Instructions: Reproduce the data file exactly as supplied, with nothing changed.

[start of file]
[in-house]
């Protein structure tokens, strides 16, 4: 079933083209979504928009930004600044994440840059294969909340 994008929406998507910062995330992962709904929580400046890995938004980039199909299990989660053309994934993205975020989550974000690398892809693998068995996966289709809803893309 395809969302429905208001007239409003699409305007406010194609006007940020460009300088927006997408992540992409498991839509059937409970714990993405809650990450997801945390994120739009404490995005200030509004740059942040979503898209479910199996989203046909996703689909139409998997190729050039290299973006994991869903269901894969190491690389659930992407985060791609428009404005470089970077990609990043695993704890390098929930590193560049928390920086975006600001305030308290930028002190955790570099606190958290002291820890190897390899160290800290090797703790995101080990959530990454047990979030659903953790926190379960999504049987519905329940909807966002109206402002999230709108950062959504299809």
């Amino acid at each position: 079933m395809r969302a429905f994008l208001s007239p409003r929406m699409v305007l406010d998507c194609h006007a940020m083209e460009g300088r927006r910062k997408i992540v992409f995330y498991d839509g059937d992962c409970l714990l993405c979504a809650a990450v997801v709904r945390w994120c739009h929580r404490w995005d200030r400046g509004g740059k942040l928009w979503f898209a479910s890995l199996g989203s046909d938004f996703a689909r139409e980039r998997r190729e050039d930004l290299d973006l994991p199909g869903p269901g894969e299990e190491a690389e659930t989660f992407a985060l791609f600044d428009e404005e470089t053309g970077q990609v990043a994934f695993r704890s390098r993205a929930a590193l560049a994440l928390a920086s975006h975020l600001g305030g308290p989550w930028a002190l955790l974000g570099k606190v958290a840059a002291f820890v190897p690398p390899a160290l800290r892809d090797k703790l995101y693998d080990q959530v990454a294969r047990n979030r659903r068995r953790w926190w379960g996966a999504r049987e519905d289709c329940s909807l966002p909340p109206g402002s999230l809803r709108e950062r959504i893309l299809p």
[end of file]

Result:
[in-house]
């Protein structure tokens, strides 16, 4: 079933083209979504928009930004600044994440840059294969909340 994008929406998507910062995330992962709904929580400046890995938004980039199909299990989660053309994934993205975020989550974000690398892809693998068995996966289709809803893309 395809969302429905208001007239409003699409305007406010194609006007940020460009300088927006997408992540992409498991839509059937409970714990993405809650990450997801945390994120739009404490995005200030509004740059942040979503898209479910199996989203046909996703689909139409998997190729050039290299973006994991869903269901894969190491690389659930992407985060791609428009404005470089970077990609990043695993704890390098929930590193560049928390920086975006600001305030308290930028002190955790570099606190958290002291820890190897390899160290800290090797703790995101080990959530990454047990979030659903953790926190379960999504049987519905329940909807966002109206402002999230709108950062959504299809």
């Amino acid at each position: 079933m395809r969302a429905f994008l208001s007239p409003r929406m699409v305007l406010d998507c194609h006007a940020m083209e460009g300088r927006r910062k997408i992540v992409f995330y498991d839509g059937d992962c409970l714990l993405c979504a809650a990450v997801v709904r945390w994120c739009h929580r404490w995005d200030r400046g509004g740059k942040l928009w979503f898209a479910s890995l199996g989203s046909d938004f996703a689909r139409e980039r998997r190729e050039d930004l290299d973006l994991p199909g869903p269901g894969e299990e190491a690389e659930t989660f992407a985060l791609f600044d428009e404005e470089t053309g970077q990609v990043a994934f695993r704890s390098r993205a929930a590193l560049a994440l928390a920086s975006h975020l600001g305030g308290p989550w930028a002190l955790l974000g570099k606190v958290a840059a002291f820890v190897p690398p390899a160290l800290r892809d090797k703790l995101y693998d080990q959530v990454a294969r047990n979030r659903r068995r953790w926190w379960g996966a999504r049987e519905d289709c329940s909807l966002p909340p109206g402002s999230l809803r709108e950062r959504i893309l299809p």